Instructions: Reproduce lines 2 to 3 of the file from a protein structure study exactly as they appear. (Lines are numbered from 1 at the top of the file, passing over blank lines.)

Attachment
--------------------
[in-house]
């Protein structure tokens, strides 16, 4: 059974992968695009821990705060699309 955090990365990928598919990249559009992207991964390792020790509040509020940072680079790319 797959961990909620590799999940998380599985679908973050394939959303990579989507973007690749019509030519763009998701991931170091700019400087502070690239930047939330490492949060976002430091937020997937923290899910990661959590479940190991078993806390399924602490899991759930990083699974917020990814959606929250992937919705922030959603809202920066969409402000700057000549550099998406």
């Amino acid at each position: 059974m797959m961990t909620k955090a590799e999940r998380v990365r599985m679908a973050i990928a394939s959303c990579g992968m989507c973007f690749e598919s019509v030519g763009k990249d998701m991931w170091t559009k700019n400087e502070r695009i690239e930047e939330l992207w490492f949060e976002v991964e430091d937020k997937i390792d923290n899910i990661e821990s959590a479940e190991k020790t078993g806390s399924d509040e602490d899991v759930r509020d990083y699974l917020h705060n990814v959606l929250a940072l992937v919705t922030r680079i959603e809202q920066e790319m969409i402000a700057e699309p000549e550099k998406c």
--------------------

């Protein structure tokens, strides 16, 4: 059974992968695009821990705060699309 955090990365990928598919990249559009992207991964390792020790509040509020940072680079790319 797959961990909620590799999940998380599985679908973050394939959303990579989507973007690749019509030519763009998701991931170091700019400087502070690239930047939330490492949060976002430091937020997937923290899910990661959590479940190991078993806390399924602490899991759930990083699974917020990814959606929250992937919705922030959603809202920066969409402000700057000549550099998406």
């Amino acid at each position: 059974m797959m961990t909620k955090a590799e999940r998380v990365r599985m679908a973050i990928a394939s959303c990579g992968m989507c973007f690749e598919s019509v030519g763009k990249d998701m991931w170091t559009k700019n400087e502070r695009i690239e930047e939330l992207w490492f949060e976002v991964e430091d937020k997937i390792d923290n899910i990661e821990s959590a479940e190991k020790t078993g806390s399924d509040e602490d899991v759930r509020d990083y699974l917020h705060n990814v959606l929250a940072l992937v919705t922030r680079i959603e809202q920066e790319m969409i402000a700057e699309p000549e550099k998406c």